Who Let The Dogs Out?

A day gone to the dogs. (Photo courtesy the fine folks at WikiMedia Commons.)

A day gone to the dogs. (Photo courtesy the fine folks at WikiMedia Commons.)

 

Bill Myers

Washington, D.C.—Hello, ProviderNation. Some days you’re the top dog; others, not so much. On Tuesday, provider advocates took their turn getting dogged. It began with the House Energy & Commerce Committee voting to take a bite out of provider taxes. It ended with the fine folks at MedPAC barking about cutting Medicare.

As is so often the case, the bite was worse than the bark: The House committee marked up legislation that denies Medicaid to mega-lottery winners and prisoners. But buried in the text, contentious bone that it was, was section 4, which rolls back the caps on provider taxes from 6 percent to 5.5 percent.

That was enough to get AHCA/NCAL alpha dog Clif Porter to release the hounds. Provider advocates charged the InterWeb (and the hearing room) in full howl.

‘A Broken System’

“Provider assessments are an ESSENTIAL part of … the funding picture,” Pennsylvania Health Care Association honcho Russ McDaid tweeted. “PA … rates still lag NF costs more than $25/day!”

To outsiders, it may seem strange that an offer to cut a profession’s taxes would lead to bared teeth, not wagging tails. But the provider taxes help raise states’ Medicaid payments because the feds are required to match state funds. Around 20 states have maxed out their tax rates, so a cut in the provider tax is a cut in Medicaid rates. And not a small one, either: Ohio, Pennsylvania, and Florida each stand to lose more than $1 billion over 10 years if the cuts become law.

“Provider taxes are far from the best form of public policy,” says Good Samaritan executive Dan Holdhusen. “However, they prop up a broken system.”

Same Ole, Same Ole

But the dogs’ days were not done. Just a couple of hours after Tuesday’s House committee vote, MedPAC had some thoughts for skilled nursing providers.

MedPAC “recommends reforming their prospective payment systems to more equitably distribute payments among providers and better maintain access for all beneficiaries. It also recommends two years of restraining and rebasing home health and skilled nursing facility payment rates,” the group said in a statement.

To provider advocates, MedPAC’s report seems a bit dog-eared.

“This is the same recommendation MedPAC has made for the past eight or more years,” AHCA said in a statement.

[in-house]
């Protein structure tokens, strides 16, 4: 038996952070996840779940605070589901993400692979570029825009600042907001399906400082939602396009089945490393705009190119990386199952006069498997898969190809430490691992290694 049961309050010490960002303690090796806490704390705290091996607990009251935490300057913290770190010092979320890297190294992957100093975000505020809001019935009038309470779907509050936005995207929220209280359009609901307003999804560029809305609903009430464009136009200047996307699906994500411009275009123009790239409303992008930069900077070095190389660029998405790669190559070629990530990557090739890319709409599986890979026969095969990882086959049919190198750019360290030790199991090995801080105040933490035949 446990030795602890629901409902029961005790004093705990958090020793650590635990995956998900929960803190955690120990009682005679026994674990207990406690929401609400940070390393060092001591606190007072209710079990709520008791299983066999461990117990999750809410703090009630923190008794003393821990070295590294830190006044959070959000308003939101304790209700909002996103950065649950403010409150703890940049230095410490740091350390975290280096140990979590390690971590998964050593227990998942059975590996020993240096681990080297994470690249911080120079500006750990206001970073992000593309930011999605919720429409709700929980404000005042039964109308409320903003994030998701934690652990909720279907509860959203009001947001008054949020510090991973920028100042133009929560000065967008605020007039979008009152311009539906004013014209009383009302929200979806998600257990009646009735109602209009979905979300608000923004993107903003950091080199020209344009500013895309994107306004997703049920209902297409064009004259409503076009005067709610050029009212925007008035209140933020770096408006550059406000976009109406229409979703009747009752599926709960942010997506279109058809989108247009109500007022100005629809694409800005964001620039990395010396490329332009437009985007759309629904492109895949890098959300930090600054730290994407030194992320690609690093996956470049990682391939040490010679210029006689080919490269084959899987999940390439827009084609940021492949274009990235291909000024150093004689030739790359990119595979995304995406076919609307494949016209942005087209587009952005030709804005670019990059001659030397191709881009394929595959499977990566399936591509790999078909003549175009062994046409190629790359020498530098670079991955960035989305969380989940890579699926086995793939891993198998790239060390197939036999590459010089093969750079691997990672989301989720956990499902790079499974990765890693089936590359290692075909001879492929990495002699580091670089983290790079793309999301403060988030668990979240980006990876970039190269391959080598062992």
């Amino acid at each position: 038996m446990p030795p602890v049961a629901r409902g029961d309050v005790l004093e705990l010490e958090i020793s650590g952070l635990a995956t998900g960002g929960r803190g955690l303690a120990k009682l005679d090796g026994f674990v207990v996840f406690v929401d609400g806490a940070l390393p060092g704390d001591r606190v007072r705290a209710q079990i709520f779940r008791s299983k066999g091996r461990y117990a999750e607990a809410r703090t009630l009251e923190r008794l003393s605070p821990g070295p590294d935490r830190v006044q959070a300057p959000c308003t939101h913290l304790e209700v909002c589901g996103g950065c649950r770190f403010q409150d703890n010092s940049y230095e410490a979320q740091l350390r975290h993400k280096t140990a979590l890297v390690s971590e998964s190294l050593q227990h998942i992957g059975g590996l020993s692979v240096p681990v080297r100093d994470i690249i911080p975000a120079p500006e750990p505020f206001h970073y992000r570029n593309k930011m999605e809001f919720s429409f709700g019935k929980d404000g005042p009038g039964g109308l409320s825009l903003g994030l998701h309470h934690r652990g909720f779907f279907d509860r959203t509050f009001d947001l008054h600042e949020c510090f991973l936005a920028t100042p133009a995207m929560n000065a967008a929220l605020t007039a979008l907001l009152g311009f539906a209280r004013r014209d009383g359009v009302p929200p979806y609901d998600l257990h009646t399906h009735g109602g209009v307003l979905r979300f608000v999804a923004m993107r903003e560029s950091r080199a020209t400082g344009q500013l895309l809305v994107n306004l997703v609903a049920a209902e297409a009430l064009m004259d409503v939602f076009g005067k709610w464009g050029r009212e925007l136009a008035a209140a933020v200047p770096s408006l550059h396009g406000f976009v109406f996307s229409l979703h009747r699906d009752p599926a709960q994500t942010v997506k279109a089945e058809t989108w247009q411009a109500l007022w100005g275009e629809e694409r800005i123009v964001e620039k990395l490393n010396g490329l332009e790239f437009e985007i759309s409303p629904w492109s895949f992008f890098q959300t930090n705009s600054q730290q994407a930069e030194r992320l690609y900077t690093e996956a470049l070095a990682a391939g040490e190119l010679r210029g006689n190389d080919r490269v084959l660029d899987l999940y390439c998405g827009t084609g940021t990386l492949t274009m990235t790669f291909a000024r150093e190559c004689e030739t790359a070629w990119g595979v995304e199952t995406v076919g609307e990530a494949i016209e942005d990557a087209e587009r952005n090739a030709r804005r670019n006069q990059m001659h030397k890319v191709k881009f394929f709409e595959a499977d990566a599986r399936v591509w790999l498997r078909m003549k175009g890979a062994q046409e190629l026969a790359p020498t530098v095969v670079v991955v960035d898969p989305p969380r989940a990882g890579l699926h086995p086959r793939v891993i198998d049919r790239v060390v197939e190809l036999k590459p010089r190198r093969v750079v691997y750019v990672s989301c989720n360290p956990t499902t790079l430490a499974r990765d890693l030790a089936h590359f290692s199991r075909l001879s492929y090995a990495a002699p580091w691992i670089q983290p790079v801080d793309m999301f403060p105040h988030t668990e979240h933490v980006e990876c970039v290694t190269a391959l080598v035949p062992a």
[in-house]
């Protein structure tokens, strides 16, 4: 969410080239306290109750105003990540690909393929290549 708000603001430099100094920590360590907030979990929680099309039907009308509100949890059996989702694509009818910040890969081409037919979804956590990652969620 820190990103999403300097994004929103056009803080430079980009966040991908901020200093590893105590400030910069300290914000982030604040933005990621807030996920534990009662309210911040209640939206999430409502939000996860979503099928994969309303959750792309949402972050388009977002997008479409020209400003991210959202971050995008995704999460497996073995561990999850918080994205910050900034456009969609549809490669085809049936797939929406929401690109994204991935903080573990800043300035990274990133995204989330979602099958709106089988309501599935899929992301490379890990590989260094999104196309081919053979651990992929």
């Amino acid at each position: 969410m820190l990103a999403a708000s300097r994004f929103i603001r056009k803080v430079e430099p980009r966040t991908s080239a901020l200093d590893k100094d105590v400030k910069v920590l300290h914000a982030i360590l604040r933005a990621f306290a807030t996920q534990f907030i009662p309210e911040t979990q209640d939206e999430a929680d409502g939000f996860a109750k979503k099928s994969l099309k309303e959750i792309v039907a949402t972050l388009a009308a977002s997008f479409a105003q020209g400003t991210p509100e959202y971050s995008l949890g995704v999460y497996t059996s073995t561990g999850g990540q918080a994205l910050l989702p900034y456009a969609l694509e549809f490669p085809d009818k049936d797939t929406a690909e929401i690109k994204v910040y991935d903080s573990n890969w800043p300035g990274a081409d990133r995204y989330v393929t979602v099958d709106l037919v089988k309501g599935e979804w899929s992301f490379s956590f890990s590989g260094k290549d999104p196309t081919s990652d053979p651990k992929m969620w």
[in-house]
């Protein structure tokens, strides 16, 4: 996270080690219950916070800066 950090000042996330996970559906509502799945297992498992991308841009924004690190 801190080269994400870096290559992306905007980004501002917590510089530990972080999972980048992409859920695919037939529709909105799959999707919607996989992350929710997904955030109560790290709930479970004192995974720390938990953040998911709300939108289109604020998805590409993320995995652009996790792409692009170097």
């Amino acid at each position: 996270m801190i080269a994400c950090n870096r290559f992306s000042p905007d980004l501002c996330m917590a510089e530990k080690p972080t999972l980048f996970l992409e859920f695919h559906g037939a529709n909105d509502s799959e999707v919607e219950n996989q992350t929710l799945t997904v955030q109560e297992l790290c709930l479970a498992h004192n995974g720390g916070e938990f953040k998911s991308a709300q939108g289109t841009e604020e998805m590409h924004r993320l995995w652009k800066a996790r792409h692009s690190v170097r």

Changing Models, Changing Math

But AHCA officials added they were hopeful that an old dog could learn some new tricks.

“Specifically, while MedPAC’s margin analysis includes Medicare, commercial payers, and Medicaid, the commission does not account for the decreasing proportion of overall revenue attributed to Medicare and Medicaid fee-for-service,” AHCA says. “First, MedPAC only notes a growing number of Medicare beneficiaries enrolled in Medicare Advantage plans, which in general pay less than their Medicare fee-for-service rates. Second, MedPAC indicates that Medicaid rates present less of a shortfall than in the past. Again, MedPAC bases this analysis on Medicaid FFS data and does not account for the rapid expansion of Medicaid managed care for long term care.”

Dog-tired as he undoubtedly was, Porter says he’s not tucking his tail between his legs.

The Dog Days

“If nothing else, days like this show how important it is to get our members engaged,” he tells Your Humble Correspondent, in his bravest Indiana Jones voice. “We have a great story to tell— we just have to tell it ourselves. Really proud how well folks responded at every level. We’ll need that kind of sustained effort from now on.”

Even if MedPAC were to get its way overnight, even if the provider taxes become law tomorrow, the dog days of provider advocates may only be beginning. On Wednesday, for instance, the fine folks at Kaiser Health News examined a private long term care insurance market that seems is begging to be put down. This space has already examined how investors are feeling skittish about long term and post-acute care. And it appears likely that the younger generation will, sooner rather than later, want their “share” of their elders’ wealth.

In other words, demand’s coming in the front door, but money is fleeing out the back.

So, dispense with the muzzles, ProviderNation. Cry havoc! and let slip the dogs of war.

Bill Myers is Provider’s senior editor. Email him at wmyers@providermagazine.com. Follow him on Twitter, @ProviderMyers.

 

 

 

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